too locked the door behind him, disappearing in the direction of
Shaftesbury Avenue. At half-past three the detective left a policeman to
watch the house, and got on the 'phone to Mr. Reeder, who was staying in
town.

"Dear me!" said Mr. Reeder, an even more incongruous sight in pyjamas
which were a little too small for him, though happily there were no
spectators of his agitation. "Not gone, you say? I will come round."

It was daylight when he arrived. The gate in the yard was opened with a
skeleton key (the climb so graphically described by Mr. Reeder was
entirely fictitious, and the cut in his trousers was due to catching a
jagged nail in one of the packing-cases with which the yard was
littered), and he mounted the iron stairway to the third floor.

The window through which he had made his ingress on the previous evening
was closed and fastened, but, with the skill of a professional burglar,
Mr. Reeder forced back the catch and, opening the window, stepped in.

There was enough daylight to see his whereabouts. Unerringly he made for
Emanuel's office. The door had been forced, and there was no need to use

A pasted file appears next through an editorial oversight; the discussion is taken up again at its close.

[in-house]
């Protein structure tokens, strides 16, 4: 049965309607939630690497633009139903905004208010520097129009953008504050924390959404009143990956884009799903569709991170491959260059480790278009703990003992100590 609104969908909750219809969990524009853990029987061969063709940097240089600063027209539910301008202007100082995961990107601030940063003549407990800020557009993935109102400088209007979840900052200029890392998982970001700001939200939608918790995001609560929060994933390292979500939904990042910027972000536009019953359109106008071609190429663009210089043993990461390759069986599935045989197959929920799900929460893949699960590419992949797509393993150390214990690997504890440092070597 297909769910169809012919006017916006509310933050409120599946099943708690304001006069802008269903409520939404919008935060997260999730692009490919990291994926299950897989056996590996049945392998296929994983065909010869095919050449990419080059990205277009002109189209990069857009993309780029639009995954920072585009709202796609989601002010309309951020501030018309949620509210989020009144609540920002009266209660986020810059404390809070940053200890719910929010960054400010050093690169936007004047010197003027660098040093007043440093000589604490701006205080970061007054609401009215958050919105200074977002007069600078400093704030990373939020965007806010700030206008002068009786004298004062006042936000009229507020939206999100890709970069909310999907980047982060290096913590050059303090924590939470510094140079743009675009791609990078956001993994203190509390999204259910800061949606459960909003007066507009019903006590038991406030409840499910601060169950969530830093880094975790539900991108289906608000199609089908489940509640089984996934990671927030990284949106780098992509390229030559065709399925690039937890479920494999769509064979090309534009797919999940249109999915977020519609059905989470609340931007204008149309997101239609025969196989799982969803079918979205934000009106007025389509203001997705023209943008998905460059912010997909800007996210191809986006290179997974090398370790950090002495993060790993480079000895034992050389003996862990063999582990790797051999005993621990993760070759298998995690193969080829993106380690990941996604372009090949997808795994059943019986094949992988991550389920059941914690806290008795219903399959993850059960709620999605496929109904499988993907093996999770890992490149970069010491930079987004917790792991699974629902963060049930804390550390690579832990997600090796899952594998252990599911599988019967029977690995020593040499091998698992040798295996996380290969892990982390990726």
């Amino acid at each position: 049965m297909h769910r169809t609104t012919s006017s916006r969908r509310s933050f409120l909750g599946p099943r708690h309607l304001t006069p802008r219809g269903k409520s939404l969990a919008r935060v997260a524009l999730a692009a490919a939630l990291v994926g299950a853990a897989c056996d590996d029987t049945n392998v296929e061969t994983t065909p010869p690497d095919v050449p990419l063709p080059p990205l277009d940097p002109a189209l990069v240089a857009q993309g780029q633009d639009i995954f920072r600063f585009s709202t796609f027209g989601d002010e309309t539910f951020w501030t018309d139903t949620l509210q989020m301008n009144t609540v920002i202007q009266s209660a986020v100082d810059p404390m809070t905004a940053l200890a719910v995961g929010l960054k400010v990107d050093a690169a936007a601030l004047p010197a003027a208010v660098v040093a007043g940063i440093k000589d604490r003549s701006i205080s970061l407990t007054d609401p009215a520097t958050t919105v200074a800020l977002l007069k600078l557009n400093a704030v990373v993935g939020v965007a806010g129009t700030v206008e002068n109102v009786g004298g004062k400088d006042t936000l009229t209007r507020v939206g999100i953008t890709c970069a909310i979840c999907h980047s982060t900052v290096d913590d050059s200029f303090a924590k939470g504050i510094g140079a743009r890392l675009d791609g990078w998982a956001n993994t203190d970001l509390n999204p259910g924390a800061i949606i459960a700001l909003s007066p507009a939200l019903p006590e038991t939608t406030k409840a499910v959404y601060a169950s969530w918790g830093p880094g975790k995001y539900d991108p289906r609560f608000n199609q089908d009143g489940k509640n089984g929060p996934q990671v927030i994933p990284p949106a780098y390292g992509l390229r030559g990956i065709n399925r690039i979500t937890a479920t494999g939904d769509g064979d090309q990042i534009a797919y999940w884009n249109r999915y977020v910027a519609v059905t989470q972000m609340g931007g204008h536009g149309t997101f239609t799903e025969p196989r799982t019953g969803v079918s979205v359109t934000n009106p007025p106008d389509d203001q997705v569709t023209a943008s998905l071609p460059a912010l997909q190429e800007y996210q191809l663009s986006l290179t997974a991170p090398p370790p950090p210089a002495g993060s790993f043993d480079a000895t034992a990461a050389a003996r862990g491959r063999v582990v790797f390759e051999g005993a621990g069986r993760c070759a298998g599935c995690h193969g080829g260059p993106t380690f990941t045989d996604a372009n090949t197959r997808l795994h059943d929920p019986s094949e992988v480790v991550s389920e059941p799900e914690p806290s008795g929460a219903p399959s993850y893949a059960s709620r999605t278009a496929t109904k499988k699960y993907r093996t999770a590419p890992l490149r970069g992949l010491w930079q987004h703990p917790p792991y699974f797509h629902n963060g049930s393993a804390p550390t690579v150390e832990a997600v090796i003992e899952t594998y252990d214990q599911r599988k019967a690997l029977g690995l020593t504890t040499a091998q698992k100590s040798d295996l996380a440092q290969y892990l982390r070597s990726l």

the skeleton key. There was no sign of Emanuel, and Reeder came out to
hear the report of the detective, who had made a rapid search of the
club.

"All the doors are open except No. 13, sir," he said. "That's bolted on
the inside. I've got the lock open."

"Try No. 12," said Reeder. "There are two ways in--one by way of a door,
which you'll find behind a curtain in the corner of the room, and the
other way through the buffet, which communicates with the buffet in No.
13. Break nothing if you can help it, because I don't want my visit here
advertised."

He followed the detective into No. 12, and found that there was no
necessity to use the buffet entrance, for the communicating door was
unlocked. He stepped into No. 13; it was in complete darkness.

"Humph!" said Mr. Reeder, and sniffed. "One of you go along this wall and
find the switch. Be careful you don't step on something."

"What is there?"

"I think you'll find...however, turn on the light."

The detective felt his way along the wall, and presently his finger
touched a switch and he turned it down. And then they saw all that Mr.
Reeder suspected. Sprawled across the table was a still figure--a
horrible sight, for the man who had killed Emanuel Legge had used the
poker which, twisted and bloodstained, lay amidst the wreckage of rare
glass and once snowy napery.

CHAPTER XXVIII

IT was unnecessary to call a doctor to satisfy the police. Emanuel Legge
had passed beyond the sphere of his evil activities.